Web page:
We have some good news for those seeking debt relief. The government is releasing new FTC regulations to protect consumers who are trying to get out of debt. Studies in a recent Wall Street Journal report suggested that US families have reduced their debt burden significantly over the past six years.
While this may seem like good news, it does not necessarily bode well for the country as a whole. Debt reductions have taken the form of settlements, write-offs, and defaults rather than sustained payoffs. This may end up harming consumers more than it helps them. Furthermore, many debt relief providers continue to take advantage of indebted consumers.
For consumers seeking debt relief, it can be difficult to judge whether a provider is unscrupulous or not. Over the past year, the FTC has issued numerous regulations to target unethical practices within the debt relief sector. For instance, FTC rulings prevent companies that do business by phone from charging advance fees. New regulations also prohibit debt relief providers from misrepresenting their businesses and require them to make certain disclosures to customers. Finally, the FTC regulations extend the Telemarketing Sales Rules to cover consumer response calls to debt relief advertisements.
Unscrupulous Debt Relief Providers Busted by US Investigation
The US Government Accountability Office conducted a covert investigation into the fraudulent, deceptive practices of a number of illegitimate debt relief providers. Posing as customers, the GAO made calls to 20 companies suspected of partaking in fraudulent practices such as collecting fees in advance and advising clients to end payments to creditors.
Of the 20 firms, 17 attempted to charge consumers in advance before settling any debts. The worst of these setup payment plans through which the first few months’ relief payments would go entirely toward “fees” for the debt relief company before ever beginning to pay off debts. Only one of the initial 20 suspected fraudulent companies collected fees after servicing the debt.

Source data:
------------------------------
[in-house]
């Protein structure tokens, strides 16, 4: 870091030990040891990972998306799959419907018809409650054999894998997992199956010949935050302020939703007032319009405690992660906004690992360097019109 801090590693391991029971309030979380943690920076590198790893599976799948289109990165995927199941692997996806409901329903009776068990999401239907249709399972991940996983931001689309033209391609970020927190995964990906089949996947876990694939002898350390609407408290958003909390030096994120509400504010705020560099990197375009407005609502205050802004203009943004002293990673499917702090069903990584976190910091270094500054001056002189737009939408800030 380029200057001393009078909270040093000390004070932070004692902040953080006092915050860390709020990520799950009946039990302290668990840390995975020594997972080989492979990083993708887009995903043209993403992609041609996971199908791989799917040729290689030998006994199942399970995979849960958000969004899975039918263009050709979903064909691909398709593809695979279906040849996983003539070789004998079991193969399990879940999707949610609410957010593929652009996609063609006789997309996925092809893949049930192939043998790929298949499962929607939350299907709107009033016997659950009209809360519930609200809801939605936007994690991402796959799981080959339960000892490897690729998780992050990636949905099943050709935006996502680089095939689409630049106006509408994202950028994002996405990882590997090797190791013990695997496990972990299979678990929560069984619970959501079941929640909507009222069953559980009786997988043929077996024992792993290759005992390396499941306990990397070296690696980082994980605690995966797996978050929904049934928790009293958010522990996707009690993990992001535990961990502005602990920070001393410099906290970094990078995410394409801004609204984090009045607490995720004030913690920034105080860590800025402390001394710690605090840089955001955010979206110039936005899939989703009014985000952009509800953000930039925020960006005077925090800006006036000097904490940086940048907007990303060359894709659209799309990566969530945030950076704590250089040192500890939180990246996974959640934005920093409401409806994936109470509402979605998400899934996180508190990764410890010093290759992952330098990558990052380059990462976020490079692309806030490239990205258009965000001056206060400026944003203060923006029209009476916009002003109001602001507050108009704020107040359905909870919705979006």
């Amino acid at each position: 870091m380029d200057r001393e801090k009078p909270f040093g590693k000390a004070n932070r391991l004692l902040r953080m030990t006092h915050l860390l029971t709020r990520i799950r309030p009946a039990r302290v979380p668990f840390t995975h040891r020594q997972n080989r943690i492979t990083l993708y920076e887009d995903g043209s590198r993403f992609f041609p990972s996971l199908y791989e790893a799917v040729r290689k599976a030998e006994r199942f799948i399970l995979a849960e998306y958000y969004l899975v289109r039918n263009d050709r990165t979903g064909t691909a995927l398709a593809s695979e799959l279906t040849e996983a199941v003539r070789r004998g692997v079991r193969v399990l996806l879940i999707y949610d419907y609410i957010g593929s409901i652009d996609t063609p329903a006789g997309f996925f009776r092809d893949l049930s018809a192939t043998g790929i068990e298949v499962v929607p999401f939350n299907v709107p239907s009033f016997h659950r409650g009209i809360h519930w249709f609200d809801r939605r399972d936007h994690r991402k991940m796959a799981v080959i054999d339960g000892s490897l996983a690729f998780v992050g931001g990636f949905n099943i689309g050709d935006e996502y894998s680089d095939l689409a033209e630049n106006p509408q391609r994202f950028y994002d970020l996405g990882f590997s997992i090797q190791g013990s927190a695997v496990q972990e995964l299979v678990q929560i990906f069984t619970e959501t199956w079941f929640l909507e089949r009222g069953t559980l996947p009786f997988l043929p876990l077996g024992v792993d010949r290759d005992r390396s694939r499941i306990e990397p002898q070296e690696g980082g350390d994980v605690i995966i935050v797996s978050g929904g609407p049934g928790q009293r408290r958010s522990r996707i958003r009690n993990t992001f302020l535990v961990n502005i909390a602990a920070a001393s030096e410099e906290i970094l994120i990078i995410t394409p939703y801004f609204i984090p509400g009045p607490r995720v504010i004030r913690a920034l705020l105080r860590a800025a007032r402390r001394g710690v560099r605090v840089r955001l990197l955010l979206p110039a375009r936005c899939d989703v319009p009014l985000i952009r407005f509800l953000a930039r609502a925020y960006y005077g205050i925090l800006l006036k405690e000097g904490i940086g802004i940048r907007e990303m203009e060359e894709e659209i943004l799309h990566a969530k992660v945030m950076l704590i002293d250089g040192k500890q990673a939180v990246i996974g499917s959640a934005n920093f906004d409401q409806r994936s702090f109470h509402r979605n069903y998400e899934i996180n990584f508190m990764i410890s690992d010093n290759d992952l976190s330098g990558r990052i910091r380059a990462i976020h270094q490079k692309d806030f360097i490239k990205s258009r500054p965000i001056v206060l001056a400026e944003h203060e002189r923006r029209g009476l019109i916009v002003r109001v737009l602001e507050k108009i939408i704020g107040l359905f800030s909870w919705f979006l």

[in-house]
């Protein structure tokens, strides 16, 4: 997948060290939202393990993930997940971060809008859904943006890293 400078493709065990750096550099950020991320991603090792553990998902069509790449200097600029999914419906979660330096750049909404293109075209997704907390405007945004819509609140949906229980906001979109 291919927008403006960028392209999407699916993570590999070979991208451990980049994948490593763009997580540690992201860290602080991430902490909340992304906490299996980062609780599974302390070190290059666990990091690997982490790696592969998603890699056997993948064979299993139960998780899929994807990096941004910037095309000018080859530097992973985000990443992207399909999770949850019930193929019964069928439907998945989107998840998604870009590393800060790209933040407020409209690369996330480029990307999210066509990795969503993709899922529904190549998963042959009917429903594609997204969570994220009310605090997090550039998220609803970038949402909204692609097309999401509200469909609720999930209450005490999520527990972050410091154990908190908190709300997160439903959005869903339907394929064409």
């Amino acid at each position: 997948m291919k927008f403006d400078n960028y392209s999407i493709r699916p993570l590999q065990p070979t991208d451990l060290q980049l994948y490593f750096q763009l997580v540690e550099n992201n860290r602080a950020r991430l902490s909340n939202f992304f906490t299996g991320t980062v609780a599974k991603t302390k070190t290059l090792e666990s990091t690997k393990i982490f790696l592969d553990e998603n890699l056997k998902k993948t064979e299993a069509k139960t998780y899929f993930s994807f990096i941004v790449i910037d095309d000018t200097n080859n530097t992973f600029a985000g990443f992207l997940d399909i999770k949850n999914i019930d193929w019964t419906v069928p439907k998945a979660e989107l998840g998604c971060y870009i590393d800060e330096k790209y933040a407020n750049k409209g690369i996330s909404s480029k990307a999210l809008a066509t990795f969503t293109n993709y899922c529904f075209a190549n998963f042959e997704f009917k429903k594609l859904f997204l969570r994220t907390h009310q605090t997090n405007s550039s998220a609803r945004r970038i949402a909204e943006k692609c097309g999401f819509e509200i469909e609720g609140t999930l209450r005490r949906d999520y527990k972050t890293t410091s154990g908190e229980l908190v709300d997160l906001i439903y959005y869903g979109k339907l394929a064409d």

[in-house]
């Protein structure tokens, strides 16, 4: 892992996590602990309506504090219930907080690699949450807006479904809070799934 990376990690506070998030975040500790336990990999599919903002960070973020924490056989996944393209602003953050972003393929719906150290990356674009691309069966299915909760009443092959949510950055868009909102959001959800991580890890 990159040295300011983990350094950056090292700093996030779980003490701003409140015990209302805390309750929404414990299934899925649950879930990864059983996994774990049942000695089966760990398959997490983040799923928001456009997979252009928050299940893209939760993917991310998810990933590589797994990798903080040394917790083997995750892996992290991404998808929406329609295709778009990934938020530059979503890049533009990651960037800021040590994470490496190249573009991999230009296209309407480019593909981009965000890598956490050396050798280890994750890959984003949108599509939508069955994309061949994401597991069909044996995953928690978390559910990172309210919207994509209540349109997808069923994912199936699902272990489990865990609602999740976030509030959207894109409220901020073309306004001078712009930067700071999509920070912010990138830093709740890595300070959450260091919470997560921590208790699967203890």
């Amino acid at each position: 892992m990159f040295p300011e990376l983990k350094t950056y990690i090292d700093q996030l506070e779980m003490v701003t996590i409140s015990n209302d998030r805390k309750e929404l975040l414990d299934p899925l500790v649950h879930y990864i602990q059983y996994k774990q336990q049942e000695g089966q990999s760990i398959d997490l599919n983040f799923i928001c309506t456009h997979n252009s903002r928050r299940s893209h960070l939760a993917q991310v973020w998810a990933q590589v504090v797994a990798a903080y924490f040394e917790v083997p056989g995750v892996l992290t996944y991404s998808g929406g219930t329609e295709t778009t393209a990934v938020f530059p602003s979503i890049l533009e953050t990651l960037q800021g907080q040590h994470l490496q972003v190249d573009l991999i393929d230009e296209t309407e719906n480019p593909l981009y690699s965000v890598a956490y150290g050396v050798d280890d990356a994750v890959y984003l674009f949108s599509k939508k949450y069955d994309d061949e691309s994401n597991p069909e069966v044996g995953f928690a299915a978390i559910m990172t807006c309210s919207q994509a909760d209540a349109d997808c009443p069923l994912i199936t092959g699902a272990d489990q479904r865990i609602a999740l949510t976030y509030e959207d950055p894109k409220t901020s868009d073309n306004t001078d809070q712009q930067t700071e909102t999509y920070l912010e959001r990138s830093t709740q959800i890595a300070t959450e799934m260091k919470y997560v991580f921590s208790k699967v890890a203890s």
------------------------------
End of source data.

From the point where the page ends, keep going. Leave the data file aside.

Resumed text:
Companies like that one, plus other legitimate businesses, will receive a significant boost in business from this measure. The measure would make fraudulent companies to shut down or rework their business. This gives legitimate companies who are sincerely dedicated to serving their customers to come out ahead.
Advance Fees – The Mark of Unscrupulous Debt Relief Companies
If a company asks for fees in advance, either in the form of monthly payments or outright charges, you should see red flags going up. New FTC regulations prohibit charging advance fees, which will put most bad companies out of business completely. Some of the advance fee issues addressed by the rulings include:
- No charges until at least one consumer debt has been negotiate.
- No charges until at least one payment has been made to a creditor.
- A written agreement must be executed and agreed to by consumers and creditors.
- Initial charges must be charged per debt resolved in proportion to the total charge for all the debts to be resolved.
Going Forward With A Reputable Debt Relief Service
While new FTC regulations help protect consumers and go a long way toward making the debt relief services industry more reliable on the whole, debt-laden individuals still have to practice due diligence. For instance, be wary of “non-profit” debt relief services. Certain rulings may not apply to companies that claim non-profit status.
While the FTC has pursued fraudulent companies, there are still illegitimate debt relief providers out there. USA Today shared that scam debt relief companies got $11 million from consumers nationwide just from student loans. You should not always trust everything a company says. Legitimate debt relief providers are slowly becoming the norm. However, consumers still need to practice due diligence in dealing with debt relief companies. Nevertheless, FTC regulations go a long way toward creating an environment for consumers to develop stronger financial portfolios and bounce back from heavy debts.